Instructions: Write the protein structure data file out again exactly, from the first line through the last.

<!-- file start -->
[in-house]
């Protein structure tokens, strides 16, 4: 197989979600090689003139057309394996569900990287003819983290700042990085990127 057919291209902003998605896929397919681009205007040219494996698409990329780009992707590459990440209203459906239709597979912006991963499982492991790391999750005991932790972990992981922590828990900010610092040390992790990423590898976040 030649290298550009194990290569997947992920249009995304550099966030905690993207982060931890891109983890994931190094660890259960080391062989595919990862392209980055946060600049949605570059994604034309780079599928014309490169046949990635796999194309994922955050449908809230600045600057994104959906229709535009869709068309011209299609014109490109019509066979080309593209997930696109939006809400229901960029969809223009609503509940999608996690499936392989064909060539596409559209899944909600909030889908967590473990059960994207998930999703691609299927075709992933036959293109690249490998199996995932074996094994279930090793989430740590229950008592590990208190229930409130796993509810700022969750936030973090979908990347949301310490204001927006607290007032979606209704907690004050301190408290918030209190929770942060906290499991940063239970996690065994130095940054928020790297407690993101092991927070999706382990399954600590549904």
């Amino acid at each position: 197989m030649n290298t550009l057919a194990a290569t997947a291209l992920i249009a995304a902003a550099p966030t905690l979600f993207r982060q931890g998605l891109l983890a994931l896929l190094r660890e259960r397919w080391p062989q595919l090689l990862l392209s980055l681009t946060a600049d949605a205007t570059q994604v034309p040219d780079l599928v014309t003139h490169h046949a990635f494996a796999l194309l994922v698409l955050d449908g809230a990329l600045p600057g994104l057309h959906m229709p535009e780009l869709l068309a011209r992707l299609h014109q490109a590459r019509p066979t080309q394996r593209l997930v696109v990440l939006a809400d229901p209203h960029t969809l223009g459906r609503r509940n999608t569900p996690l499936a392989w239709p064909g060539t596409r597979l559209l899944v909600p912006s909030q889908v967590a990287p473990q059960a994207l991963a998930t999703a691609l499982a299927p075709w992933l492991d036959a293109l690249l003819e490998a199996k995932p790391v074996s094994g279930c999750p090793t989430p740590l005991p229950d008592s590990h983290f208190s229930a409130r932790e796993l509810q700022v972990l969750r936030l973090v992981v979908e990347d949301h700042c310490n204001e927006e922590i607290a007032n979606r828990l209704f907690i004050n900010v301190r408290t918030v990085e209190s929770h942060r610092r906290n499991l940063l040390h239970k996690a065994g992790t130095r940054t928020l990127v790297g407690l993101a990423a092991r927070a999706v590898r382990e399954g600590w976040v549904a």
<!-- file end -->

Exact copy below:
[in-house]
């Protein structure tokens, strides 16, 4: 197989979600090689003139057309394996569900990287003819983290700042990085990127 057919291209902003998605896929397919681009205007040219494996698409990329780009992707590459990440209203459906239709597979912006991963499982492991790391999750005991932790972990992981922590828990900010610092040390992790990423590898976040 030649290298550009194990290569997947992920249009995304550099966030905690993207982060931890891109983890994931190094660890259960080391062989595919990862392209980055946060600049949605570059994604034309780079599928014309490169046949990635796999194309994922955050449908809230600045600057994104959906229709535009869709068309011209299609014109490109019509066979080309593209997930696109939006809400229901960029969809223009609503509940999608996690499936392989064909060539596409559209899944909600909030889908967590473990059960994207998930999703691609299927075709992933036959293109690249490998199996995932074996094994279930090793989430740590229950008592590990208190229930409130796993509810700022969750936030973090979908990347949301310490204001927006607290007032979606209704907690004050301190408290918030209190929770942060906290499991940063239970996690065994130095940054928020790297407690993101092991927070999706382990399954600590549904």
């Amino acid at each position: 197989m030649n290298t550009l057919a194990a290569t997947a291209l992920i249009a995304a902003a550099p966030t905690l979600f993207r982060q931890g998605l891109l983890a994931l896929l190094r660890e259960r397919w080391p062989q595919l090689l990862l392209s980055l681009t946060a600049d949605a205007t570059q994604v034309p040219d780079l599928v014309t003139h490169h046949a990635f494996a796999l194309l994922v698409l955050d449908g809230a990329l600045p600057g994104l057309h959906m229709p535009e780009l869709l068309a011209r992707l299609h014109q490109a590459r019509p066979t080309q394996r593209l997930v696109v990440l939006a809400d229901p209203h960029t969809l223009g459906r609503r509940n999608t569900p996690l499936a392989w239709p064909g060539t596409r597979l559209l899944v909600p912006s909030q889908v967590a990287p473990q059960a994207l991963a998930t999703a691609l499982a299927p075709w992933l492991d036959a293109l690249l003819e490998a199996k995932p790391v074996s094994g279930c999750p090793t989430p740590l005991p229950d008592s590990h983290f208190s229930a409130r932790e796993l509810q700022v972990l969750r936030l973090v992981v979908e990347d949301h700042c310490n204001e927006e922590i607290a007032n979606r828990l209704f907690i004050n900010v301190r408290t918030v990085e209190s929770h942060r610092r906290n499991l940063l040390h239970k996690a065994g992790t130095r940054t928020l990127v790297g407690l993101a990423a092991r927070a999706v590898r382990e399954g600590w976040v549904a």